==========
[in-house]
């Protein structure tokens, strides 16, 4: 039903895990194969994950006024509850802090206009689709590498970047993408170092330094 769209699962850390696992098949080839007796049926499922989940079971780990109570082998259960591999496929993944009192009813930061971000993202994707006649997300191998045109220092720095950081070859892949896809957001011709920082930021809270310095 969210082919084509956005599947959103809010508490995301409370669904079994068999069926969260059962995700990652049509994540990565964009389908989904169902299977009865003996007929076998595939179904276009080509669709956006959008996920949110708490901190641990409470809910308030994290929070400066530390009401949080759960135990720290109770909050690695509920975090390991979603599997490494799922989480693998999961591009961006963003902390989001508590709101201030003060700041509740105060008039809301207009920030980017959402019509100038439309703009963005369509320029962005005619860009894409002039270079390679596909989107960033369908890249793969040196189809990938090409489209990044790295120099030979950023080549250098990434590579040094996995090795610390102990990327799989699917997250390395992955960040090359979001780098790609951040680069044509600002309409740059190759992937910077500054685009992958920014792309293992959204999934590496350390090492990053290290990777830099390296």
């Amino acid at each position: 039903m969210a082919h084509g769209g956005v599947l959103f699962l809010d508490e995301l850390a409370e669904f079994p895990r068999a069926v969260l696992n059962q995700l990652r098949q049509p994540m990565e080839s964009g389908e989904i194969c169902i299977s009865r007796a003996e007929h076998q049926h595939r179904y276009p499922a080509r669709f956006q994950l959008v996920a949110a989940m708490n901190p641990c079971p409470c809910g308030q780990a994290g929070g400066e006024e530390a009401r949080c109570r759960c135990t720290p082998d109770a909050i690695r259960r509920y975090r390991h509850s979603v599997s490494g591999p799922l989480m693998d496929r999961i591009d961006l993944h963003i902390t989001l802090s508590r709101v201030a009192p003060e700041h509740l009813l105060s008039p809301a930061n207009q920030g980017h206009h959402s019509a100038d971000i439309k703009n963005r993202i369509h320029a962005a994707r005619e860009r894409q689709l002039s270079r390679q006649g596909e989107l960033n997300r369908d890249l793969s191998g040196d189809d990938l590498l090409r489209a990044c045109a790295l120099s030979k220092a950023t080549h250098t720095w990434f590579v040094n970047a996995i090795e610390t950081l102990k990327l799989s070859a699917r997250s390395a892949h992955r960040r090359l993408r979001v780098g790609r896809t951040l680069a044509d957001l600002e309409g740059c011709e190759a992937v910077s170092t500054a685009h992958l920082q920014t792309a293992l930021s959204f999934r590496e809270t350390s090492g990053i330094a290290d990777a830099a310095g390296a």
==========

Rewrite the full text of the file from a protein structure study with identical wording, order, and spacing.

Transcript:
[in-house]
């Protein structure tokens, strides 16, 4: 039903895990194969994950006024509850802090206009689709590498970047993408170092330094 769209699962850390696992098949080839007796049926499922989940079971780990109570082998259960591999496929993944009192009813930061971000993202994707006649997300191998045109220092720095950081070859892949896809957001011709920082930021809270310095 969210082919084509956005599947959103809010508490995301409370669904079994068999069926969260059962995700990652049509994540990565964009389908989904169902299977009865003996007929076998595939179904276009080509669709956006959008996920949110708490901190641990409470809910308030994290929070400066530390009401949080759960135990720290109770909050690695509920975090390991979603599997490494799922989480693998999961591009961006963003902390989001508590709101201030003060700041509740105060008039809301207009920030980017959402019509100038439309703009963005369509320029962005005619860009894409002039270079390679596909989107960033369908890249793969040196189809990938090409489209990044790295120099030979950023080549250098990434590579040094996995090795610390102990990327799989699917997250390395992955960040090359979001780098790609951040680069044509600002309409740059190759992937910077500054685009992958920014792309293992959204999934590496350390090492990053290290990777830099390296």
């Amino acid at each position: 039903m969210a082919h084509g769209g956005v599947l959103f699962l809010d508490e995301l850390a409370e669904f079994p895990r068999a069926v969260l696992n059962q995700l990652r098949q049509p994540m990565e080839s964009g389908e989904i194969c169902i299977s009865r007796a003996e007929h076998q049926h595939r179904y276009p499922a080509r669709f956006q994950l959008v996920a949110a989940m708490n901190p641990c079971p409470c809910g308030q780990a994290g929070g400066e006024e530390a009401r949080c109570r759960c135990t720290p082998d109770a909050i690695r259960r509920y975090r390991h509850s979603v599997s490494g591999p799922l989480m693998d496929r999961i591009d961006l993944h963003i902390t989001l802090s508590r709101v201030a009192p003060e700041h509740l009813l105060s008039p809301a930061n207009q920030g980017h206009h959402s019509a100038d971000i439309k703009n963005r993202i369509h320029a962005a994707r005619e860009r894409q689709l002039s270079r390679q006649g596909e989107l960033n997300r369908d890249l793969s191998g040196d189809d990938l590498l090409r489209a990044c045109a790295l120099s030979k220092a950023t080549h250098t720095w990434f590579v040094n970047a996995i090795e610390t950081l102990k990327l799989s070859a699917r997250s390395a892949h992955r960040r090359l993408r979001v780098g790609r896809t951040l680069a044509d957001l600002e309409g740059c011709e190759a992937v910077s170092t500054a685009h992958l920082q920014t792309a293992l930021s959204f999934r590496e809270t350390s090492g990053i330094a290290d990777a830099a310095g390296a």